About 800 producers contribute to this production, while four independent trading businesses and three associates take care of the processing and packaging phases.
This very big vegetable is mainly cultivated in the Bassa Veronese and in the eastern area of Verona. It has a green, thick skin and the flesh has an intense yellow colour with a distinct, sweet flavour. It is full of seeds that can be toasted, salted and eaten as a snack. The pumpkin is rich in vitamin A, potassium and phosphorus and is particularly suitable for preparing soups, risotto, as well as gnocchi or it can be oven baked au gratin.
The cabbage is another typical product of the Bassa Veronese and of Castagnaro, the municipality that boasts the highest production in Italy, and has already submitted the request for the IGP certification.
Its therapeutic properties have been acknowledged since the ancient times: in fact, it is very rich in nutritional substances (vitamin C, selenium, fibre and potassium), as well as iron and sulphur. It can be eaten raw in a salad or as an accompaniment to pork; in this case, it must be boiled in a little salted water with some vinegar and served warm with melted butter, salt and pepper.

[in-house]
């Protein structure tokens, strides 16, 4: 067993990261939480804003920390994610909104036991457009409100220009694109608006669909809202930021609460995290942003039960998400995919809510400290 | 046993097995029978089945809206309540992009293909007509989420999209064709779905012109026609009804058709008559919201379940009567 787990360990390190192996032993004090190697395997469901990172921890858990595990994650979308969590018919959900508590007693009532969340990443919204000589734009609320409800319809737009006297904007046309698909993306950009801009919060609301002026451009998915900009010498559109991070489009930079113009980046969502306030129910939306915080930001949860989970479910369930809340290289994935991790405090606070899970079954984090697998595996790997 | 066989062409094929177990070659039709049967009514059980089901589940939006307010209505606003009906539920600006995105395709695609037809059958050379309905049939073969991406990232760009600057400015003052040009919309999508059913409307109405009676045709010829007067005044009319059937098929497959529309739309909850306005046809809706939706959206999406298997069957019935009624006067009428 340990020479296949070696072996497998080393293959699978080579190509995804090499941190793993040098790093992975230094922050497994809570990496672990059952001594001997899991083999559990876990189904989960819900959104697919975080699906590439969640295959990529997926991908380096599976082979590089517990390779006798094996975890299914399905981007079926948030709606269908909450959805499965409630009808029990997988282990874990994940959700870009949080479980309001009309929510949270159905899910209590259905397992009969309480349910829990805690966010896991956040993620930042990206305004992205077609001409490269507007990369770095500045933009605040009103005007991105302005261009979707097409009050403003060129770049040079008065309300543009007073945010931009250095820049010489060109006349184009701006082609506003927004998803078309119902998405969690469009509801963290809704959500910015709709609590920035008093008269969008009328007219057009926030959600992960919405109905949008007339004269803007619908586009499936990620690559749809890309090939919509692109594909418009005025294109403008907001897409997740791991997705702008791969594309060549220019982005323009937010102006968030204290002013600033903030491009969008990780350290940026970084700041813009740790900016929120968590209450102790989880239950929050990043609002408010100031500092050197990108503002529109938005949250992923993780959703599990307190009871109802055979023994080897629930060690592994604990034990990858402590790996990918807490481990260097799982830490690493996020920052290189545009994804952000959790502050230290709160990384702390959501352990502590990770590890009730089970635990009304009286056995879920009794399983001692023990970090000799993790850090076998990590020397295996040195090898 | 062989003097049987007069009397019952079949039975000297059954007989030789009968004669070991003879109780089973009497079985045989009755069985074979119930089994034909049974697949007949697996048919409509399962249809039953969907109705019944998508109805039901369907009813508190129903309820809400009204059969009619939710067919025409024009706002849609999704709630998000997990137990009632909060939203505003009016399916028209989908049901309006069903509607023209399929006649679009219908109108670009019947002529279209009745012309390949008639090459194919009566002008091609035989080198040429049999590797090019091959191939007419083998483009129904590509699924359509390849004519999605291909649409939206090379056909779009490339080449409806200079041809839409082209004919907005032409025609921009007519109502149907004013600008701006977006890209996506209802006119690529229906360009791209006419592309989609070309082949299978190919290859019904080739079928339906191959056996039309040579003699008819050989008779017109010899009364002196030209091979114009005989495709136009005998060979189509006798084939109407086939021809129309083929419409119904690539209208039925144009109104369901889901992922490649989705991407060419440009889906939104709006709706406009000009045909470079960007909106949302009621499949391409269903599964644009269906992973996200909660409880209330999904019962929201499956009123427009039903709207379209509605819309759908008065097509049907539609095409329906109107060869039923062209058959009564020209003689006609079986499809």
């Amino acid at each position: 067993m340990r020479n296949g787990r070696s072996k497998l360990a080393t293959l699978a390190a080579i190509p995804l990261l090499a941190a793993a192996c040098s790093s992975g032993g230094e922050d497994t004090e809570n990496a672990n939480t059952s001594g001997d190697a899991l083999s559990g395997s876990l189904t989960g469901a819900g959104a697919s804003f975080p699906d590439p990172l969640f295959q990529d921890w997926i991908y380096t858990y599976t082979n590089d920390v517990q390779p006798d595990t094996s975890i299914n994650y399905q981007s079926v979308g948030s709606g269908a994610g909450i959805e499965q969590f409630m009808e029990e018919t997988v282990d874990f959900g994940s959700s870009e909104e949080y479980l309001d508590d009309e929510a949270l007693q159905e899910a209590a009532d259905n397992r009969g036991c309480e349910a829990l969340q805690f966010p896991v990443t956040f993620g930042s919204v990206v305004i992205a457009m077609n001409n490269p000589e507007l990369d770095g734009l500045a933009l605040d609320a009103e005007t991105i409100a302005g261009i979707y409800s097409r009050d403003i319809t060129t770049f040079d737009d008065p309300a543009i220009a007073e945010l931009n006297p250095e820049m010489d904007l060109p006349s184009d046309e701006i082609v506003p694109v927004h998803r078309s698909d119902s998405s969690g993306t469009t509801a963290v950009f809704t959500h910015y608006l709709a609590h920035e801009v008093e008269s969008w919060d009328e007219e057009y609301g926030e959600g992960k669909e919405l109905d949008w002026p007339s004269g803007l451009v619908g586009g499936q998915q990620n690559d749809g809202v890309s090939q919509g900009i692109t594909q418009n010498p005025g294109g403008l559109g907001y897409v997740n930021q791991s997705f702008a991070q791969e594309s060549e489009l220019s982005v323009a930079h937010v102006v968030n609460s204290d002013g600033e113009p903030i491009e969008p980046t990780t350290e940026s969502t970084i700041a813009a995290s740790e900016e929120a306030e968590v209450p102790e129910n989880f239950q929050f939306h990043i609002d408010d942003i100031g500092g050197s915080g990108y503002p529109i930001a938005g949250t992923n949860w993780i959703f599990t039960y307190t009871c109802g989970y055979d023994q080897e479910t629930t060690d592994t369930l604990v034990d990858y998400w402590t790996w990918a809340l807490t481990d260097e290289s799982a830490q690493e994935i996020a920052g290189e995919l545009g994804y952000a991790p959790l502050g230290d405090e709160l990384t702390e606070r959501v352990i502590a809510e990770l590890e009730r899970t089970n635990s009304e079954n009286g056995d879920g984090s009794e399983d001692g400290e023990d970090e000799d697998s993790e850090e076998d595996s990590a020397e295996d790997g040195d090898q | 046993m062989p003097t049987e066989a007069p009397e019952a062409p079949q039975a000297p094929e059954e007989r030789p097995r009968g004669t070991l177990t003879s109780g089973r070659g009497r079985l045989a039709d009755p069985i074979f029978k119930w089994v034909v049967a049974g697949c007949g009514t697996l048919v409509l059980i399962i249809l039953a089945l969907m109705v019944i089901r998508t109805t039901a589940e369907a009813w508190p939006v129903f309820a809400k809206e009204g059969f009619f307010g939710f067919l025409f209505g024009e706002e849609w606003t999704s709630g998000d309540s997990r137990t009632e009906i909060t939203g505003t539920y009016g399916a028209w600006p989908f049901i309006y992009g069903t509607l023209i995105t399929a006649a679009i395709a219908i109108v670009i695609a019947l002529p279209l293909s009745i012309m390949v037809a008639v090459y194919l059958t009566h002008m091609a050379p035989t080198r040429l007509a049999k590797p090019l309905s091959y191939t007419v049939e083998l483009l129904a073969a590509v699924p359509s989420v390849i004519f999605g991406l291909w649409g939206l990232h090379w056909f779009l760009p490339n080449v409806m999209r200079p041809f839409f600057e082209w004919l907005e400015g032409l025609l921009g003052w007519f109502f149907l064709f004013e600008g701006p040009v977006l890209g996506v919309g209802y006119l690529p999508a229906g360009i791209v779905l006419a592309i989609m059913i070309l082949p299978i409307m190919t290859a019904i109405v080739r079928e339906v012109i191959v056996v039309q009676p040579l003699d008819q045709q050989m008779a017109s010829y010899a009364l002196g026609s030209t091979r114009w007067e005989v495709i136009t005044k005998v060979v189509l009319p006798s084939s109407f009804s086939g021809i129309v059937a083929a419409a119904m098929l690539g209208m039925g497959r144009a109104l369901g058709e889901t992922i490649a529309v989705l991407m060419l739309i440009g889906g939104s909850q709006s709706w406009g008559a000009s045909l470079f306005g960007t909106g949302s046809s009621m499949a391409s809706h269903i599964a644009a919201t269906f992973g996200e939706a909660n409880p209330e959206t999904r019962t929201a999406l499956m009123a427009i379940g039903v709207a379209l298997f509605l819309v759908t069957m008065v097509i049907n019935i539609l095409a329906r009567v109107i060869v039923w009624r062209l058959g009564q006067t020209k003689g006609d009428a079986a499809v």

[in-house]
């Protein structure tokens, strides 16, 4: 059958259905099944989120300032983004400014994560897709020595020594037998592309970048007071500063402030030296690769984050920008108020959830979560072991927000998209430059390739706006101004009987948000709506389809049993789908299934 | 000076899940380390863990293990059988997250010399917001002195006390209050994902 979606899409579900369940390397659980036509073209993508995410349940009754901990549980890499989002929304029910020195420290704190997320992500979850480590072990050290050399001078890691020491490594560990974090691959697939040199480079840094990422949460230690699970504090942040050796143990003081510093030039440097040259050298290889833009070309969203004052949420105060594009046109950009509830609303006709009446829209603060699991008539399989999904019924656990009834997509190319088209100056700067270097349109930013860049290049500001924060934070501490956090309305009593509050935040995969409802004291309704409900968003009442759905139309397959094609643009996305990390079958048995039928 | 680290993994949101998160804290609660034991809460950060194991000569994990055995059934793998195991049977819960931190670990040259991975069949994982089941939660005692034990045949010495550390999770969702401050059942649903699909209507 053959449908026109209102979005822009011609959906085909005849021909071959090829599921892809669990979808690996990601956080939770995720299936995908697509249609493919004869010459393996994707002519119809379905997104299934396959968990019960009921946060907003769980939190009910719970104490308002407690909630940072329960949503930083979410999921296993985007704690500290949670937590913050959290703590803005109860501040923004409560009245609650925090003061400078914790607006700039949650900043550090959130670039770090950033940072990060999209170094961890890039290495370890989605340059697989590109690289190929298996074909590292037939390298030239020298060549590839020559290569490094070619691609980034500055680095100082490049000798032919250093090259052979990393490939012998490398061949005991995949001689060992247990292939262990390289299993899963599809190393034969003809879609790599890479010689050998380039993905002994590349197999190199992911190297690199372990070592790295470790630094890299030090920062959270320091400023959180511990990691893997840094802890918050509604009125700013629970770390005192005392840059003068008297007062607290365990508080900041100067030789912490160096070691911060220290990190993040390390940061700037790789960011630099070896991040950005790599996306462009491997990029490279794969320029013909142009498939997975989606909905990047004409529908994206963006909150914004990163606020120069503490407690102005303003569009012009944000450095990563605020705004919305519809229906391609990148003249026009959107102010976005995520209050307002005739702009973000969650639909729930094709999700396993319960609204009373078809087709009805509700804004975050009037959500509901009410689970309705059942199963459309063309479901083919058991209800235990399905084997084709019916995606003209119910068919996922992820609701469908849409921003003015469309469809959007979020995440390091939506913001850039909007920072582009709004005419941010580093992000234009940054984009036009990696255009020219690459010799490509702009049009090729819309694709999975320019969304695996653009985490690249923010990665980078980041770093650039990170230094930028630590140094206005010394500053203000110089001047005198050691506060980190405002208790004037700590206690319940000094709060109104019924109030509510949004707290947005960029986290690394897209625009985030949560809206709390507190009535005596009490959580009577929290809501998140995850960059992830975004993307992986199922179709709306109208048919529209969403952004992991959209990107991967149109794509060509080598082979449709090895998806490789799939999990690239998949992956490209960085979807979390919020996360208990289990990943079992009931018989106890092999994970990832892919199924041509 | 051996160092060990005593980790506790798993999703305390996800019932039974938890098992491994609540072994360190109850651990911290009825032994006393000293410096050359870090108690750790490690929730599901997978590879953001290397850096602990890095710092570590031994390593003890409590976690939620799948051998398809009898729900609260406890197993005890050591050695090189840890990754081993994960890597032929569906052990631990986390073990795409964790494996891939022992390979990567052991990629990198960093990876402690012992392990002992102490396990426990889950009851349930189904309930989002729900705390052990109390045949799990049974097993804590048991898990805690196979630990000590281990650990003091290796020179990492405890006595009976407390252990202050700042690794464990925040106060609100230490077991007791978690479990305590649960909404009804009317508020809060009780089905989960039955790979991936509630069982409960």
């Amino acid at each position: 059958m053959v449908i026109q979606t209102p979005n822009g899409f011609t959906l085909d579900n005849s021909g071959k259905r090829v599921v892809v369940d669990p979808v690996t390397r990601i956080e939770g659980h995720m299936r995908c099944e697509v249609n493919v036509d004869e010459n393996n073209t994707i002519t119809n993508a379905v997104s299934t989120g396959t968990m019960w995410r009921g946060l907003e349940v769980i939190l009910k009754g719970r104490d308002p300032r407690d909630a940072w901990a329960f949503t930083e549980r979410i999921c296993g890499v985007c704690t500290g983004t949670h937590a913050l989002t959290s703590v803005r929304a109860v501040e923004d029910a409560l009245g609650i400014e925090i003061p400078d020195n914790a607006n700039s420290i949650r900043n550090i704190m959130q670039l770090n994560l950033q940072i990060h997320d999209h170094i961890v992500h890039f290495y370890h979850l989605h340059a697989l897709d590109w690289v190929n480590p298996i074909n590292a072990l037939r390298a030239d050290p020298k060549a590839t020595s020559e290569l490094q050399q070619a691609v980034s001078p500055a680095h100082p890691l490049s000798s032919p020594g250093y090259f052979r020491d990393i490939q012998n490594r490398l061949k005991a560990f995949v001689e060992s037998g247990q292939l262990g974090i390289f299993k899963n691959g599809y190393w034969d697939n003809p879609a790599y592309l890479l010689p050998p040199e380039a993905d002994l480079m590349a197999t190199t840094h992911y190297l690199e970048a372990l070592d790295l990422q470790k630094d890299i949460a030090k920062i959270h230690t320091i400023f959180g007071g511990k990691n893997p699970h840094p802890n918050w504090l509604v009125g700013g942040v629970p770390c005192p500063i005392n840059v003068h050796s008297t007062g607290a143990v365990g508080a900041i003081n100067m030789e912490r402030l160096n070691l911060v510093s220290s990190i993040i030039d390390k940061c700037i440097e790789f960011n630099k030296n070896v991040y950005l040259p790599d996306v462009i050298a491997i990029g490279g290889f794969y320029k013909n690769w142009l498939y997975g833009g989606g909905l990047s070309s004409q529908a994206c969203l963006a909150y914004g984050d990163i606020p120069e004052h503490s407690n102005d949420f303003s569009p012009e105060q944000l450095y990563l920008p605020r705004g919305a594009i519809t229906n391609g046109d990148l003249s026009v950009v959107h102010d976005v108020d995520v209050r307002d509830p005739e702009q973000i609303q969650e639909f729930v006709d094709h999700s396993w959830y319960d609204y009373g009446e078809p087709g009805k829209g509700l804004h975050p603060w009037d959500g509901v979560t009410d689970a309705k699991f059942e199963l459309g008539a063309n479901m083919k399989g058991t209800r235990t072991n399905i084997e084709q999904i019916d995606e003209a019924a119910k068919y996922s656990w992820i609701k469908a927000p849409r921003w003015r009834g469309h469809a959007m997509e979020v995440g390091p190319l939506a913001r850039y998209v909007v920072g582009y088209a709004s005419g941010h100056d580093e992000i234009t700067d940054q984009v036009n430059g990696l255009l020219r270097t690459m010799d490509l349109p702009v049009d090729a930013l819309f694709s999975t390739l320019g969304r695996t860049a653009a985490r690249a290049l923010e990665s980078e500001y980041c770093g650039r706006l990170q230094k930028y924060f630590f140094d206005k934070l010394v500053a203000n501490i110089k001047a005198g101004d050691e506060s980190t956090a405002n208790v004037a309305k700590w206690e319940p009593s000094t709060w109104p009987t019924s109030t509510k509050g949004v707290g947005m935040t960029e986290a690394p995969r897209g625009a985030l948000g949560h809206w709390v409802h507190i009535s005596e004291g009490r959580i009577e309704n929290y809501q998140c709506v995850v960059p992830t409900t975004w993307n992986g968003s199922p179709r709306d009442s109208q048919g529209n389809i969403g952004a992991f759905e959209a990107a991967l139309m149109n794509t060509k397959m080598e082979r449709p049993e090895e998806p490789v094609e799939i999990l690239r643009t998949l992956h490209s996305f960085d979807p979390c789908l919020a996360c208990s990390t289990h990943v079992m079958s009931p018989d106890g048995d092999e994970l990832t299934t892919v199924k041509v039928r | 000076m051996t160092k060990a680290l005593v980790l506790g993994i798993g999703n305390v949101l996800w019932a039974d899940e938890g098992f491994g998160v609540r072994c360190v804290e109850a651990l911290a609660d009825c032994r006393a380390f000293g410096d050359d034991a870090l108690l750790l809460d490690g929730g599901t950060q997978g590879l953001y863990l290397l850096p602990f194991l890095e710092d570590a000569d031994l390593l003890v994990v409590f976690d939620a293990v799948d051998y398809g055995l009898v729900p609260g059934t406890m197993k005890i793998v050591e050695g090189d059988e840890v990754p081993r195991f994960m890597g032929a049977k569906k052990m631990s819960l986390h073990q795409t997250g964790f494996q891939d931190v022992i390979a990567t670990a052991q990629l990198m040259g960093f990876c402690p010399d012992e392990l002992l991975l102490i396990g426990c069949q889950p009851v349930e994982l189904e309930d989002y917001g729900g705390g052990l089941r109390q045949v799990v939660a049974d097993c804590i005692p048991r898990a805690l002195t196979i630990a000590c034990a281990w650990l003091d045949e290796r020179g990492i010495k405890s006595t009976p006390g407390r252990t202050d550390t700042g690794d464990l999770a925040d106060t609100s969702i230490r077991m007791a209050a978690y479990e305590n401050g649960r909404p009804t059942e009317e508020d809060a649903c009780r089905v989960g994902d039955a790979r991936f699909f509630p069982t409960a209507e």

The truffle is another delicious element of the Veronese gastronomy. There are two varieties: the truffle of Monte Baldo and the one of the Lessini mounts. The fine black truffle has a pleasant and intense flavour. Its dimensions vary, in fact it can be as big as a walnut or as an apple and looks like a tuber; usually, the ripening period is from November to March. The summer black truffle or scorzone and the trifola are not as highly esteemed but just as popular and widespread.
Given its intense aroma and taste, the truffle should be used in small quantities to add flavour to dishes. If overused, it will overpower the other flavours.